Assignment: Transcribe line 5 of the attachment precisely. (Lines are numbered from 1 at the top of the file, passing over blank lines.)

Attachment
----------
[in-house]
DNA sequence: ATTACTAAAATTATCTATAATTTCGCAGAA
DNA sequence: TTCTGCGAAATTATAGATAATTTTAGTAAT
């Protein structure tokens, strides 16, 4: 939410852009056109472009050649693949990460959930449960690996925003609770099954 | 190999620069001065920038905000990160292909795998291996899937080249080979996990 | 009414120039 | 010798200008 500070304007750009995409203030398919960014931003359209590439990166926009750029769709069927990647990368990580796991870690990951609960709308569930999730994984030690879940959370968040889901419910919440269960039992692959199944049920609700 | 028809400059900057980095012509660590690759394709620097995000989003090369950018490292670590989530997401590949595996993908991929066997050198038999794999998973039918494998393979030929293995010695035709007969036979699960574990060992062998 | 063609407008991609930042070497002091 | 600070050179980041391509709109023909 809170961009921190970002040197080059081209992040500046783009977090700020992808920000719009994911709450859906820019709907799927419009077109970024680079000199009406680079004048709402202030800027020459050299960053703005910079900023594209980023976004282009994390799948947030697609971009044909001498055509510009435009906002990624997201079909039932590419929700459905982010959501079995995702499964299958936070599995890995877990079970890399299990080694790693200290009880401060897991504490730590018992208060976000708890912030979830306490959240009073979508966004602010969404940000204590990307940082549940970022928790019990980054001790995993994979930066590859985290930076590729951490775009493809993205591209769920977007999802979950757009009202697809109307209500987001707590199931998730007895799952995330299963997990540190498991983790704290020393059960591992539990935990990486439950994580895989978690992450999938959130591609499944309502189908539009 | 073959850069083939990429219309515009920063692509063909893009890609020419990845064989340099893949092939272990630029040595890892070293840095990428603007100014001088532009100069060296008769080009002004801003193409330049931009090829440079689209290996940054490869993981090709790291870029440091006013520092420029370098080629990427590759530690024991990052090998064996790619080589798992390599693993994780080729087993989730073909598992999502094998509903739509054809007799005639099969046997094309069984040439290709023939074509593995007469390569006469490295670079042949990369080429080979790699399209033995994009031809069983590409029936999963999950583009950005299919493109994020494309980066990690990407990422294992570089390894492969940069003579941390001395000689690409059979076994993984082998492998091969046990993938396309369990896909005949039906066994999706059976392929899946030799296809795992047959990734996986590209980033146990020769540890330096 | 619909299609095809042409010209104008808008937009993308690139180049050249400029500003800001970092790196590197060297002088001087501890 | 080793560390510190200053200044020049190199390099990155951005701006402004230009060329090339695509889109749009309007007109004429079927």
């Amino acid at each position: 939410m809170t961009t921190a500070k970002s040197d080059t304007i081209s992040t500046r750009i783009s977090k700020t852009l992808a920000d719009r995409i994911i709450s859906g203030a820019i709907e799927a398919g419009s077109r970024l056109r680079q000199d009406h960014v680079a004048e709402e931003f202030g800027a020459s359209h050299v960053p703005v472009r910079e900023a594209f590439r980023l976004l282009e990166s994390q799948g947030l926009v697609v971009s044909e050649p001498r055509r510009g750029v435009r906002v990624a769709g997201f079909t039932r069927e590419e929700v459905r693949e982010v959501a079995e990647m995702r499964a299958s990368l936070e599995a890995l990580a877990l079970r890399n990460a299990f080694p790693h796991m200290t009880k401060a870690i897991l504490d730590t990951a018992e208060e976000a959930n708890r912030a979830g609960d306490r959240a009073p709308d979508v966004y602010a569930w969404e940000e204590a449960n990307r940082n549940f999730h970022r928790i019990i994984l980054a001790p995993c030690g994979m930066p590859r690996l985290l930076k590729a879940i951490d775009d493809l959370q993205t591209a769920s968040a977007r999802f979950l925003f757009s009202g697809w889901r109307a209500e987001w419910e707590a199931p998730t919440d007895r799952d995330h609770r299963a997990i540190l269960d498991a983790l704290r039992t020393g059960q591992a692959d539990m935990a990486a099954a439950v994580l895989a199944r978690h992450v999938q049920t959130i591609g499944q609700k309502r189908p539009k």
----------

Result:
């Amino acid at each position: 939410m809170t961009t921190a500070k970002s040197d080059t304007i081209s992040t500046r750009i783009s977090k700020t852009l992808a920000d719009r995409i994911i709450s859906g203030a820019i709907e799927a398919g419009s077109r970024l056109r680079q000199d009406h960014v680079a004048e709402e931003f202030g800027a020459s359209h050299v960053p703005v472009r910079e900023a594209f590439r980023l976004l282009e990166s994390q799948g947030l926009v697609v971009s044909e050649p001498r055509r510009g750029v435009r906002v990624a769709g997201f079909t039932r069927e590419e929700v459905r693949e982010v959501a079995e990647m995702r499964a299958s990368l936070e599995a890995l990580a877990l079970r890399n990460a299990f080694p790693h796991m200290t009880k401060a870690i897991l504490d730590t990951a018992e208060e976000a959930n708890r912030a979830g609960d306490r959240a009073p709308d979508v966004y602010a569930w969404e940000e204590a449960n990307r940082n549940f999730h970022r928790i019990i994984l980054a001790p995993c030690g994979m930066p590859r690996l985290l930076k590729a879940i951490d775009d493809l959370q993205t591209a769920s968040a977007r999802f979950l925003f757009s009202g697809w889901r109307a209500e987001w419910e707590a199931p998730t919440d007895r799952d995330h609770r299963a997990i540190l269960d498991a983790l704290r039992t020393g059960q591992a692959d539990m935990a990486a099954a439950v994580l895989a199944r978690h992450v999938q049920t959130i591609g499944q609700k309502r189908p539009k």